The Goblins of Bellwater by Molly Ringle
Author: Molly Ringle
For those who wish to study legends and lore, there is a truth that is well known: never, ever make a deal with the fae. If you do, not only will you lose something precious, but whatever it is you wished to gain will be cheapened by what you have to give to obtain your desire.
Molly Ringle’s The Goblins of Bellwater understands this concept well. When goblin liaison Kit inadvertently endangers sisters Livy, a forest ranger, and Skye, a talented artist, as well as his own cousin Grady, by coming up short on gold for his monthly offering to the goblin tribe, he sets in motion a slew of awful spells, magical lust, and sorrow onto their heads. All the while he’s dealing with his own curse: that he and his kin will always be connected to the tribe of cackling, mischievous, and cruel goblins, who care nothing for him except for the material possessions he steals for them. The four of them will have to work together to break a magical curse that they do not fully understand in order to save Skye from being turned into a goblin and lost to humanity forever.
What follows next is a wonderful race against the clock. The expectation is that Kit—as the one knowledgeable about magical worlds and the rugged, handsome, slightly-grumpy bad boy of town—is going to be the one to rescue them all. Yet it is actually the headstrong Livy, who respects both the human world and the magical forest, even if she didn’t know it, who has to get down and dirty and deal with the goblins.
The book is primarily a supernatural romance. Skye and Grady are thrown together and must deal with their feelings for one another which might be genuine, might be the result of goblin mischief, or might be a little bit of both, but their longing and desire for one another keep the plot moving forward. The book also borrows from thrillers and mystery, as our four heroes must unwind historical, magical lore and the politic of the fae to save themselves from being ensnared in a world whose rules are dictated by pleasure without consequence. The real triumph is not the magical world, with all its promises of delicious fruit, wildness, and unrestrained happiness, but the world that we all live in, where we have to make hard choices and potentially lose and hurt people to set things right.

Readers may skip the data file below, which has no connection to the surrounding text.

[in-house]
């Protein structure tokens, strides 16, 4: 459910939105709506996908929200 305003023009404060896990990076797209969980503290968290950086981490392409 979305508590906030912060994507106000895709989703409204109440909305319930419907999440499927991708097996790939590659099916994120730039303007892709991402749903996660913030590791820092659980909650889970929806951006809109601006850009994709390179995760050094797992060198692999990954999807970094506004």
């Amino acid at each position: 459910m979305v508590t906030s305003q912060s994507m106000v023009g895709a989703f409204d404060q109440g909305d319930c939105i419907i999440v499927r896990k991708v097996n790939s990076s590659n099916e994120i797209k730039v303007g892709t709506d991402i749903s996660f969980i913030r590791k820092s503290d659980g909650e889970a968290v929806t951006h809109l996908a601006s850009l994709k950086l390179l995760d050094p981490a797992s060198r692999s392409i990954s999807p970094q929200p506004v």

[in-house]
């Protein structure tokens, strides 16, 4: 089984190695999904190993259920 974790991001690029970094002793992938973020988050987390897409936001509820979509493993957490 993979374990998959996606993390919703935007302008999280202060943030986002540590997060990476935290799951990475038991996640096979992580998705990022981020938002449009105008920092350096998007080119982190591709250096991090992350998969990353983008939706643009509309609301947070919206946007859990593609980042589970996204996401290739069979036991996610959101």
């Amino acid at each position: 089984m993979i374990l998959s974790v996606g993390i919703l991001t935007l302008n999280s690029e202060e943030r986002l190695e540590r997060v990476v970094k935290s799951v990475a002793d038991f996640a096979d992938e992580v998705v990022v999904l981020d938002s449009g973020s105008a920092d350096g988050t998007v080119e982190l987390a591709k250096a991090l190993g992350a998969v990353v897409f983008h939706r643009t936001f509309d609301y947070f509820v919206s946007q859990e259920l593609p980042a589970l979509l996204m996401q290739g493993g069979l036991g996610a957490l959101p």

What is most admirable about this novel is how much Ringle eschews making the magical into something desirable. In a genre where the monster is often made out to be a beautiful, handsome, and delicious anti-hero waiting around to either be saved by or seduce the heroine, Ringle keeps the realm of magic and the land of humans separate, and warns of the dangers of mixing the two.
There will always be consequences, because magic does not operate within human logic. There are rules that must be followed, yes, but there are always loopholes, and you can only work within them if you are willing to make deals with magical creatures who will love you one moment and destroy you the next.
Reviewed for the SFWP Quarterly by A. A. Balaskovits.
A. A. Balaskovits is the author of Magic for Unlucky Girls (Santa Fe Writers Project, 2017). Her fiction and essays appear or will appear in various magazines and anthologies. Her short fiction was named one of Wigleaf’s Top 50 fictions in 2017. She was awarded the New Writers Award from Sequestrum in 2015 and won the grand prize for the 2015 Santa Fe Writers Project Literary Awards series. Find her on Twitter @AABalaskovits.